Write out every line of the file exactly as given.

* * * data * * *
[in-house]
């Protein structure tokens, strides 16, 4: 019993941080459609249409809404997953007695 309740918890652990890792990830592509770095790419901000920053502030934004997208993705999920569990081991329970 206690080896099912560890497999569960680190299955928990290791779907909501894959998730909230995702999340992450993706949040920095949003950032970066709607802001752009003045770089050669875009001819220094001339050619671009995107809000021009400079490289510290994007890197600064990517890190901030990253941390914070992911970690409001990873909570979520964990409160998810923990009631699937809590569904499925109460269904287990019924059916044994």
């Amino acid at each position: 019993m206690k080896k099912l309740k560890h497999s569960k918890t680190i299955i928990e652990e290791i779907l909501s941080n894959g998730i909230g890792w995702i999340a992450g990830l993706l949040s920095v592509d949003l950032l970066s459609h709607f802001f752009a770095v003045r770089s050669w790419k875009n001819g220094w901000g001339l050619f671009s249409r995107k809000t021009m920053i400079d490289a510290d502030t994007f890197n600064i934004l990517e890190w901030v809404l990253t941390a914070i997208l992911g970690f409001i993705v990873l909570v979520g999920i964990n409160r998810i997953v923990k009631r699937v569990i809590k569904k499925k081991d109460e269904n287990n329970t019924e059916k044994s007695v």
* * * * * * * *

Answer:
[in-house]
């Protein structure tokens, strides 16, 4: 019993941080459609249409809404997953007695 309740918890652990890792990830592509770095790419901000920053502030934004997208993705999920569990081991329970 206690080896099912560890497999569960680190299955928990290791779907909501894959998730909230995702999340992450993706949040920095949003950032970066709607802001752009003045770089050669875009001819220094001339050619671009995107809000021009400079490289510290994007890197600064990517890190901030990253941390914070992911970690409001990873909570979520964990409160998810923990009631699937809590569904499925109460269904287990019924059916044994």
């Amino acid at each position: 019993m206690k080896k099912l309740k560890h497999s569960k918890t680190i299955i928990e652990e290791i779907l909501s941080n894959g998730i909230g890792w995702i999340a992450g990830l993706l949040s920095v592509d949003l950032l970066s459609h709607f802001f752009a770095v003045r770089s050669w790419k875009n001819g220094w901000g001339l050619f671009s249409r995107k809000t021009m920053i400079d490289a510290d502030t994007f890197n600064i934004l990517e890190w901030v809404l990253t941390a914070i997208l992911g970690f409001i993705v990873l909570v979520g999920i964990n409160r998810i997953v923990k009631r699937v569990i809590k569904k499925k081991d109460e269904n287990n329970t019924e059916k044994s007695v």